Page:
STIMULUS CHANGES AFOOT…. Last week, top Obama transition officials met with several senators to go over details on the economic recovery plan, but the lawmakers were far from pleased with what they heard. Budget Committee Chairman Kent Conrad (D-N.D.), one of many with concerns, said that Lawrence Summers ended the meeting by saying, “Message received, loud and clear.”
Apparently, Summers meant it, and the incoming administration has made some significant changes to the stimulus package.
Emerging from a two-hour meeting in the Capitol with Obama advisers Lawrence Summers and Jason Furman, Senate Democrats praised the President-elect’s team for agreeing to make changes to its stimulus proposal based off of concerns senators raised last week at a meeting with the president-elect’s senior aides.
The Obama team told about 35 Senate Democrats gathered at Sunday’s meeting that it would grow the size of an energy-tax incentive package and modify proposed tax credits for individuals and for businesses that hire new employees, according to meeting attendees. Also, with lawmakers raising concerns that the first half of the $700 billion of the financial rescue law was badly mismanaged, Obama’s team signaled it would lay out precisely how it would spend the second half of that package, which Congress is expected to consider as soon as this week.
“It’s very clear they’ve listened, they’ve heard and that they’re moving to respond,” said Sen. Kent Conrad, chairman of the Budget Committee, who questioned previously whether the tax credits in the stimulus package were enough to encourage new jobs. “It was very, very healthy. They’re not defensive, not arguing back, they’re listening, they’re attempting to hear and they’re responding.”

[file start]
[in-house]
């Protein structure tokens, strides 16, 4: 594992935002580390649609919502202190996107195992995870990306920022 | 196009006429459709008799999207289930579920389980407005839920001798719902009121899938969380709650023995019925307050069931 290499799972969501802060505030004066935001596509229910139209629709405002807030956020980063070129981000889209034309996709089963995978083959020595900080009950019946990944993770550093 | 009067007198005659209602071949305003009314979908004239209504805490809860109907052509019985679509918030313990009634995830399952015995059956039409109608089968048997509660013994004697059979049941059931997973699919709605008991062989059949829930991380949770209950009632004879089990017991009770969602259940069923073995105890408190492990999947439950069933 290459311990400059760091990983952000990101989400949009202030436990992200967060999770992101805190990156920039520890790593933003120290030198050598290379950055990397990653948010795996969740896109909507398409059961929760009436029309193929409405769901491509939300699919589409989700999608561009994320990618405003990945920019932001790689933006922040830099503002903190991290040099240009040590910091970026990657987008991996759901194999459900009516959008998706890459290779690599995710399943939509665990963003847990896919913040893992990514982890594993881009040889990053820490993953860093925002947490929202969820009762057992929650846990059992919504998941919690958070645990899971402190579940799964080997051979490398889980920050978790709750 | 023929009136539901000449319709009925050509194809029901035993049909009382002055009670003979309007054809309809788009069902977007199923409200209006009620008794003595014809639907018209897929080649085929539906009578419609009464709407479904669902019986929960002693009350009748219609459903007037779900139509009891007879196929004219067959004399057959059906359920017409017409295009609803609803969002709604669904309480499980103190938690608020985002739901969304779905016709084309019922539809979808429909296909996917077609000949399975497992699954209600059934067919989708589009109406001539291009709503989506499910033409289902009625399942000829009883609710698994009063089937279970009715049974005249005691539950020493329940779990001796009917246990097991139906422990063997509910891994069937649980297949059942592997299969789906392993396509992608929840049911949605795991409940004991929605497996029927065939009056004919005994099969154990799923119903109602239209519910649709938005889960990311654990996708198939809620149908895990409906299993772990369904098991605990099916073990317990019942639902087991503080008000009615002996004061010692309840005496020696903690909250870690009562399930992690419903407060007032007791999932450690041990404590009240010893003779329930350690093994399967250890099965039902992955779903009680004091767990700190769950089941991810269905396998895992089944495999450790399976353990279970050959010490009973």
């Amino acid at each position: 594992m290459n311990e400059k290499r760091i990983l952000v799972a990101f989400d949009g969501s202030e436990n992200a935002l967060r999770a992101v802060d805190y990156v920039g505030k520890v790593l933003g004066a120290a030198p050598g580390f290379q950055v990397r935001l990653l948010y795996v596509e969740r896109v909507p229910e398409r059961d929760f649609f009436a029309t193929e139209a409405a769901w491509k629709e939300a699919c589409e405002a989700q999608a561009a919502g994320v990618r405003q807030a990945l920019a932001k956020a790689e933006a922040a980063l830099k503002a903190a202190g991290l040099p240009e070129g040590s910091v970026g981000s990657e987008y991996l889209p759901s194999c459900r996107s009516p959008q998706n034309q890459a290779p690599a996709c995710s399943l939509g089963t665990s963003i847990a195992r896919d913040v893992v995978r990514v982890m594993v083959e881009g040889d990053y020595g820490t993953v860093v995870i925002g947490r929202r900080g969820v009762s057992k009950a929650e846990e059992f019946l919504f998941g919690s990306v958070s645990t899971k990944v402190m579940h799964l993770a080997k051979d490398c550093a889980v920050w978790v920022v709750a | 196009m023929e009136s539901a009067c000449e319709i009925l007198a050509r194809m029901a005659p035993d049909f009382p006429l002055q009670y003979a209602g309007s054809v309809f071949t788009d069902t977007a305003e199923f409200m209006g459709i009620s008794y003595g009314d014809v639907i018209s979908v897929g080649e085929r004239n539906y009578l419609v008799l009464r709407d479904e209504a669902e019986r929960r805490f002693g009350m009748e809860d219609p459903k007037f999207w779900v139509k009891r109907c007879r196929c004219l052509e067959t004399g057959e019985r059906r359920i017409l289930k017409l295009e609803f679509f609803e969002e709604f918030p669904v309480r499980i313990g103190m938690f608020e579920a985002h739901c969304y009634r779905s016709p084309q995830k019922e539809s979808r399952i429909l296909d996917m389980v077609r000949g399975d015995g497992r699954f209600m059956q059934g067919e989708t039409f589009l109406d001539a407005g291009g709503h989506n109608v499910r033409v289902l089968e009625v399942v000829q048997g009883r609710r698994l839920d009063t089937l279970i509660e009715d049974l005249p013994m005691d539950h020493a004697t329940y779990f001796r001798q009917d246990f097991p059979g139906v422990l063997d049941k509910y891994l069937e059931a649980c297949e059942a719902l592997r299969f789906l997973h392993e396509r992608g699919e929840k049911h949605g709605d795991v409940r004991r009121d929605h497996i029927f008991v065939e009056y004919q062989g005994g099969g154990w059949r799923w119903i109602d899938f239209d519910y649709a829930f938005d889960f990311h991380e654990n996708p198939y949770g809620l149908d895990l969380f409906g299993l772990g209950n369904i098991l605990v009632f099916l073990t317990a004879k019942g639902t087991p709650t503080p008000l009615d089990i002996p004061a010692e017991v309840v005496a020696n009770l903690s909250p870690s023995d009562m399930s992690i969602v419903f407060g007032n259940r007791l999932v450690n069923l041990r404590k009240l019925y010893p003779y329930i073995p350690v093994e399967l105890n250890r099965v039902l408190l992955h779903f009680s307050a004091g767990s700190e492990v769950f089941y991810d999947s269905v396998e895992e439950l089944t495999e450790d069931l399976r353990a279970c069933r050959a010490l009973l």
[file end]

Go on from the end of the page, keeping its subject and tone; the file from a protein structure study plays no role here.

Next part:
Everyone sounds much happier now. John Kerry’s concerns over business tax breaks are leading to changes, while Sens. Barbara Boxer’s (D-Calif.) and Maria Cantwell’s (D-Wash.) arguments have led Obama to double funds for energy tax credits.
All of this sounds encouraging — I found the senators’ concerns pretty compelling — but based on media reports on yesterday’s meetings, there isn’t a sense that the stimulus plan is going to be bigger, only that the money to be allocated will be used more efficiently and effectively. To that end, the transition team appears to be making changes within the $775 billion package, while economists are pushing for a more ambitious approach.
Still, the improvements seem to be a step in the right direction, and demonstrate a flexibility on the part of Obama’s team. The president-elect has spoken repeatedly about his openness to new ideas, and he appears to mean it.
As for the calendar, Obama has signaled that he wants the rescue plan on his desk by mid-February, and Sen. Chuck Schumer (D-N.Y.) predicted yesterday that Congress should be able to deliver the package by February 13.